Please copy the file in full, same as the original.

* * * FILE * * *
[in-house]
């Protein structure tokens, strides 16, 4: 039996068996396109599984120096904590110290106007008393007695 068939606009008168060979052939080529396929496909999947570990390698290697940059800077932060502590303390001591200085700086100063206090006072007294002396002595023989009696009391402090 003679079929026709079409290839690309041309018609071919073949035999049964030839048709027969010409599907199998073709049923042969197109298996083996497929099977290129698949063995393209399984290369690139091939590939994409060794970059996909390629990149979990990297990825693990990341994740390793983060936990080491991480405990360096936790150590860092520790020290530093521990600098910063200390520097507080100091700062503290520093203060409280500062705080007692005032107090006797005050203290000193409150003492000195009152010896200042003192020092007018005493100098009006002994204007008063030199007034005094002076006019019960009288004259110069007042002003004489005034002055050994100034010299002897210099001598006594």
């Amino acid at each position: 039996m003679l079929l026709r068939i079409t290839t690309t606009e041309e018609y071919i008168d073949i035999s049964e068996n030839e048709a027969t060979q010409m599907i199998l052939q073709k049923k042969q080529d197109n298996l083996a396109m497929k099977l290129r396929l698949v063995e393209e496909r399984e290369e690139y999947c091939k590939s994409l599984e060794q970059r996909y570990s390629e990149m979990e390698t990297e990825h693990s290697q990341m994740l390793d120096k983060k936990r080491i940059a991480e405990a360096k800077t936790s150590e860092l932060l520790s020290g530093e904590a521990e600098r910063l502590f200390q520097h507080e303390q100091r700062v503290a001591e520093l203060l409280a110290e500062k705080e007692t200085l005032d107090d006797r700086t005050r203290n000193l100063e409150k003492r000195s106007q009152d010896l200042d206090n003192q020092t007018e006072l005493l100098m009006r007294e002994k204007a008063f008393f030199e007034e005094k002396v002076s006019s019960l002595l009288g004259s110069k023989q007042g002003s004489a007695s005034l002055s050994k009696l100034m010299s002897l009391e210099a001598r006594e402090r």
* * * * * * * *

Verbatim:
[in-house]
């Protein structure tokens, strides 16, 4: 039996068996396109599984120096904590110290106007008393007695 068939606009008168060979052939080529396929496909999947570990390698290697940059800077932060502590303390001591200085700086100063206090006072007294002396002595023989009696009391402090 003679079929026709079409290839690309041309018609071919073949035999049964030839048709027969010409599907199998073709049923042969197109298996083996497929099977290129698949063995393209399984290369690139091939590939994409060794970059996909390629990149979990990297990825693990990341994740390793983060936990080491991480405990360096936790150590860092520790020290530093521990600098910063200390520097507080100091700062503290520093203060409280500062705080007692005032107090006797005050203290000193409150003492000195009152010896200042003192020092007018005493100098009006002994204007008063030199007034005094002076006019019960009288004259110069007042002003004489005034002055050994100034010299002897210099001598006594």
């Amino acid at each position: 039996m003679l079929l026709r068939i079409t290839t690309t606009e041309e018609y071919i008168d073949i035999s049964e068996n030839e048709a027969t060979q010409m599907i199998l052939q073709k049923k042969q080529d197109n298996l083996a396109m497929k099977l290129r396929l698949v063995e393209e496909r399984e290369e690139y999947c091939k590939s994409l599984e060794q970059r996909y570990s390629e990149m979990e390698t990297e990825h693990s290697q990341m994740l390793d120096k983060k936990r080491i940059a991480e405990a360096k800077t936790s150590e860092l932060l520790s020290g530093e904590a521990e600098r910063l502590f200390q520097h507080e303390q100091r700062v503290a001591e520093l203060l409280a110290e500062k705080e007692t200085l005032d107090d006797r700086t005050r203290n000193l100063e409150k003492r000195s106007q009152d010896l200042d206090n003192q020092t007018e006072l005493l100098m009006r007294e002994k204007a008063f008393f030199e007034e005094k002396v002076s006019s019960l002595l009288g004259s110069k023989q007042g002003s004489a007695s005034l002055s050994k009696l100034m010299s002897l009391e210099a001598r006594e402090r």